Billionaire financier George Soros has urged the West to step up aid to Ukraine in order to protect itself against an increasingly aggressive Russia. As Sonia Legg reports his comments come as Ukraine's Prime Minister meets the German Chancellor in Berlin.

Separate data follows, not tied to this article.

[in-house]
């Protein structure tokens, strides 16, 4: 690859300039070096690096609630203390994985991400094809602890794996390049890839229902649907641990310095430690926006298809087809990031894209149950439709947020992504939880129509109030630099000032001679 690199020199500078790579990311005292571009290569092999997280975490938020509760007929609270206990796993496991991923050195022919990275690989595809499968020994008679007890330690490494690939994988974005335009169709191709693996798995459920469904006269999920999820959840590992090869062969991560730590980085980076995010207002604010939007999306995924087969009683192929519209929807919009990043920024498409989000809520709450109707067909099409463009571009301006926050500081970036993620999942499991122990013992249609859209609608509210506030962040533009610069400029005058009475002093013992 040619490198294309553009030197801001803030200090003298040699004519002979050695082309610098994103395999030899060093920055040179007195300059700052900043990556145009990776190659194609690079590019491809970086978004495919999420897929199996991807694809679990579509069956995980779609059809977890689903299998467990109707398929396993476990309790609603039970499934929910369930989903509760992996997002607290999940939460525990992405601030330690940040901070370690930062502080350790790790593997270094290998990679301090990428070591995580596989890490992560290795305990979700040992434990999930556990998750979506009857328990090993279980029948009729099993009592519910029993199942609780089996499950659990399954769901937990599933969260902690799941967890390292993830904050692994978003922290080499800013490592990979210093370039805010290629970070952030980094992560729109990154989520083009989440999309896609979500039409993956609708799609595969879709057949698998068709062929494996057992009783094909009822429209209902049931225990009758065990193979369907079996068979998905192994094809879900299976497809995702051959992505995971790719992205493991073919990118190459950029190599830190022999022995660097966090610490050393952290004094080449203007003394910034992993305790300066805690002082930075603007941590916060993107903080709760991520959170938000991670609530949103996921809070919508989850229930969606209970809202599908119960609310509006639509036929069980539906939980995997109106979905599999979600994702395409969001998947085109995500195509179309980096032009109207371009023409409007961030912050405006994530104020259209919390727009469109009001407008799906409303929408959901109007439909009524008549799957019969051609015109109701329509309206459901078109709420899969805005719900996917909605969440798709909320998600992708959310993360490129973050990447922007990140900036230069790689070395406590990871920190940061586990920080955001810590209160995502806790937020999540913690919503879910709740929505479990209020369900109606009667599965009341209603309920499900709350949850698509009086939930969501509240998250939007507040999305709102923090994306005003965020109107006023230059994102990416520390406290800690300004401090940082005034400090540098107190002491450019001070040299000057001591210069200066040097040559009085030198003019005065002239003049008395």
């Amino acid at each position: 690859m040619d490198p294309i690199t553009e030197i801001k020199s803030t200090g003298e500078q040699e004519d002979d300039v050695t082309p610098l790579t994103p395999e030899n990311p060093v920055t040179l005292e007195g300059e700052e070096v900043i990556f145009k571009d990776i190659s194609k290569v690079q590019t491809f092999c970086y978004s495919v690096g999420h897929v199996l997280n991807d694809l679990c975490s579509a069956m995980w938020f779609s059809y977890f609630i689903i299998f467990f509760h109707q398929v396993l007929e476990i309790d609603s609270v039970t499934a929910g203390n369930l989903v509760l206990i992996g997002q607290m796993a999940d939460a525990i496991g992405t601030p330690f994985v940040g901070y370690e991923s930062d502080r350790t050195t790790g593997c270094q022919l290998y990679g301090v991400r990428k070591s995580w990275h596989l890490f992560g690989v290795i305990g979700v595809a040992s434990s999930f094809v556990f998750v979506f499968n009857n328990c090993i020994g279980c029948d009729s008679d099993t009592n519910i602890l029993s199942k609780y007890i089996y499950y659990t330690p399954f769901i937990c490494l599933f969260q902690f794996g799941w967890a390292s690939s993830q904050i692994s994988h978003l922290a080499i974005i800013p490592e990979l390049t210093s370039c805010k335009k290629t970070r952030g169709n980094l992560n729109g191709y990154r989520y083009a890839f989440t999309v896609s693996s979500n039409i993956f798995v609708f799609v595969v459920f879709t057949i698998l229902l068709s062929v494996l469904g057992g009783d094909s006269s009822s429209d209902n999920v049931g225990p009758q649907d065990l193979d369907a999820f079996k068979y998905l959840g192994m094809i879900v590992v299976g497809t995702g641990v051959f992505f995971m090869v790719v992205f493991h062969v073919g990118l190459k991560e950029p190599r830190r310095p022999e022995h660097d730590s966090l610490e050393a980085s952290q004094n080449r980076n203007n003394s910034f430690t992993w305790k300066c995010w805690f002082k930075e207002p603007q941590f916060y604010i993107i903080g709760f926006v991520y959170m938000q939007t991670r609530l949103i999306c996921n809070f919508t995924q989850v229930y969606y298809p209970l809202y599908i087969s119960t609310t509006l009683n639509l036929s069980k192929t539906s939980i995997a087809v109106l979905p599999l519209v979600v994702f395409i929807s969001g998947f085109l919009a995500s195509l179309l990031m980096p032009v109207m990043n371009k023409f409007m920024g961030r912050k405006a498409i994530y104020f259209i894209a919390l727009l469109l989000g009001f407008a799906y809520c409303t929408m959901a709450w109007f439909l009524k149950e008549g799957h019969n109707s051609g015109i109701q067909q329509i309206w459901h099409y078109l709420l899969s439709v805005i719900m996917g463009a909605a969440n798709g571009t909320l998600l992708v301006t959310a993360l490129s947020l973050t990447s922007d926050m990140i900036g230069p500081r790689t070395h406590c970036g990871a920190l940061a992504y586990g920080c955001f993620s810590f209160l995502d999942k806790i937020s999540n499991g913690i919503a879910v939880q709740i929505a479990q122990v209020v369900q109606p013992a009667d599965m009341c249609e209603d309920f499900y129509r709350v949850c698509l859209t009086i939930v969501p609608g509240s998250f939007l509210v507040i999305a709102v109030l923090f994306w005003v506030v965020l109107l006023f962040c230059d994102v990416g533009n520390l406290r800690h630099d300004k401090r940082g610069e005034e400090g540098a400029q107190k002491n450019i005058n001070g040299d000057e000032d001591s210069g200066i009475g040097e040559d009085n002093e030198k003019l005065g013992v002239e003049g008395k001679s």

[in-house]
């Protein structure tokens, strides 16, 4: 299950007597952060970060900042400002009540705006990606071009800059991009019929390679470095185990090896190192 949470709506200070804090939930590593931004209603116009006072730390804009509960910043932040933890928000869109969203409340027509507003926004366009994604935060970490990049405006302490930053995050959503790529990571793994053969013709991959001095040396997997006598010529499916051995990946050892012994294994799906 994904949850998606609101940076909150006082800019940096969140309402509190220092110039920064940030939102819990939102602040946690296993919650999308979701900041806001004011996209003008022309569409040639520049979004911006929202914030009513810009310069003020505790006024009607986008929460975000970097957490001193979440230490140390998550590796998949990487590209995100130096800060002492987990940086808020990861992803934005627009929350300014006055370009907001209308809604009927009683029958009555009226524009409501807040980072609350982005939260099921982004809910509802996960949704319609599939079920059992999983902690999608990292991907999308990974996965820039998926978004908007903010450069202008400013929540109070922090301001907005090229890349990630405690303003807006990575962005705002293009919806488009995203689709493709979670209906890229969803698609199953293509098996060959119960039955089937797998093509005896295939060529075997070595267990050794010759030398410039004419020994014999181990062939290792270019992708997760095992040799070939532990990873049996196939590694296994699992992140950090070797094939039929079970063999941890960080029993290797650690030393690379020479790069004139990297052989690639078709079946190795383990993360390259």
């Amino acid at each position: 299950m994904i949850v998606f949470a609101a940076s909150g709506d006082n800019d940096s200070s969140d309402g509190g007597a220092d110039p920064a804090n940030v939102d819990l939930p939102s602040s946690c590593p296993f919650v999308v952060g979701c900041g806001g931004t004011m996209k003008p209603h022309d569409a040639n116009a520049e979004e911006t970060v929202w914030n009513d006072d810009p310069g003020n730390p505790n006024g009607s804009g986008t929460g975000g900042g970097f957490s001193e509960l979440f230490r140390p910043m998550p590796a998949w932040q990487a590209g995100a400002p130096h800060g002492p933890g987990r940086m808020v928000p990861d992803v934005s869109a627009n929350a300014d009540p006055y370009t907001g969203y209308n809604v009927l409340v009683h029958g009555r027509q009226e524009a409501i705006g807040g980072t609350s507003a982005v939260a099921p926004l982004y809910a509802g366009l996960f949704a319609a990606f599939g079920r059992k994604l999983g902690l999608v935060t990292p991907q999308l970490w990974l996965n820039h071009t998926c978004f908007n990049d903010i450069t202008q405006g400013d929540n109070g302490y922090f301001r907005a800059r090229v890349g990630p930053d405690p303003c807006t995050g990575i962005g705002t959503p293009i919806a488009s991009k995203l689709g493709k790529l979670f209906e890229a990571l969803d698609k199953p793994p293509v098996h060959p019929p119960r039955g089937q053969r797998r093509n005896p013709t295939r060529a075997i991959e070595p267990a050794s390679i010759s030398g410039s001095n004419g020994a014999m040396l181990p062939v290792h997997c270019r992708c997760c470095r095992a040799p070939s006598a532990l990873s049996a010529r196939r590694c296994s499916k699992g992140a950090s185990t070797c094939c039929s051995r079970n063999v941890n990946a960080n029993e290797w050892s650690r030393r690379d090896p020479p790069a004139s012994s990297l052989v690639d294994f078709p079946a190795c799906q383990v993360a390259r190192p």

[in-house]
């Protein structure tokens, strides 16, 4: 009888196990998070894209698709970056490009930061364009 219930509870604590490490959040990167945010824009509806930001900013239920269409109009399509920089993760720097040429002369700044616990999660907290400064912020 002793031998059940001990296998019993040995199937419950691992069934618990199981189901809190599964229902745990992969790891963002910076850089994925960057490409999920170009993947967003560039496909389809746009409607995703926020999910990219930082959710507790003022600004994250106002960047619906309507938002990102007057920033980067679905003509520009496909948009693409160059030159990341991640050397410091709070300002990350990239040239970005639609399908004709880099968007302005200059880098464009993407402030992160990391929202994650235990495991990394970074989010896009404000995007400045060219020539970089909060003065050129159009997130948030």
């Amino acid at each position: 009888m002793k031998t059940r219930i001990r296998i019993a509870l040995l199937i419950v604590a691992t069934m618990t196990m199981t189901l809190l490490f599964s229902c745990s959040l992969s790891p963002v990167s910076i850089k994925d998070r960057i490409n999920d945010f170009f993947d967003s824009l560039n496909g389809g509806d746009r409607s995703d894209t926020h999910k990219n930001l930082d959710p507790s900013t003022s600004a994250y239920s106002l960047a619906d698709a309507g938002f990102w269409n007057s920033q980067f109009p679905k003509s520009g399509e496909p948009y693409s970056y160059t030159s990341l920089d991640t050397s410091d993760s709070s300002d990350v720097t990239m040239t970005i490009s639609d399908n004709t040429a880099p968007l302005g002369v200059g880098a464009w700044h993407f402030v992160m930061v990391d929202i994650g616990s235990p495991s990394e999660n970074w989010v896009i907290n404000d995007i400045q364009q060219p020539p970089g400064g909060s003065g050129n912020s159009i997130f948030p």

Ukraine has made no secret of its financial predicament since Russia invaded Crimea. And the IMF has already agreed a $17bln aid package. The Prime Minister is paying for it with reforms. During a visit to Berlin he was keen to share his achievements. (SOUNDBITE) (Ukrainian) UKRAINIAN PRIME MINISTER, ARSENY YATSENIUK, SAYING (ACCORDING TO OFFICIAL GERMAN TRANSLATION): "We are successfully fighting corruption in the energy sector. We don't have any billions wandering into the pockets of oligarchs. We are working openly and we are buying gas with the help of transparent contracts from German and European companies." Last month the IMF identified a further $15bln funding gap. But no new money is being offered. That says billionaire financier George Soros is a mistake. Writing in the New York Review of Books he said western leaders are underestimating the threat to the EU. A weak Ukraine, he argues, fuels Russian nationalism, making Putin stronger and less likely to buckle under the pressure of sanctions. He believes as much as $50bln is needed to prop up Ukraine. But CMC Market's Michael Hewson says reform must come first. (SOUNDBITE) (English) CMC MARKETS, MICHAEL HEWSON, SAYING: "It is all very well for Mr Soros to basically pluck this number out of the air but how do we know that that will be the end of the matter? How do we know that two or three years down the line after the two bailouts that they have had already that essentially we are not sinking more money into a black hole" Hungarian born Soros has a vested interest in Ukraine - he established a foundation there in 1990. But his wake-up warning will be welcomed by Ukraine's leaders. "Assisting Ukraine should be seen as a defence measure by European countries," he said. "The US and the Europeans are determined to avoid a war but unless they balance sanctions with support for Ukraine they may well have one" Merkel's unlikely to be too influenced by his comments - but she is keen to resolve the crisis. She's hoped a meeting of key foreign ministers can be arranged in the near future before the economic situation in both Ukraine and Russia gets even more precarious.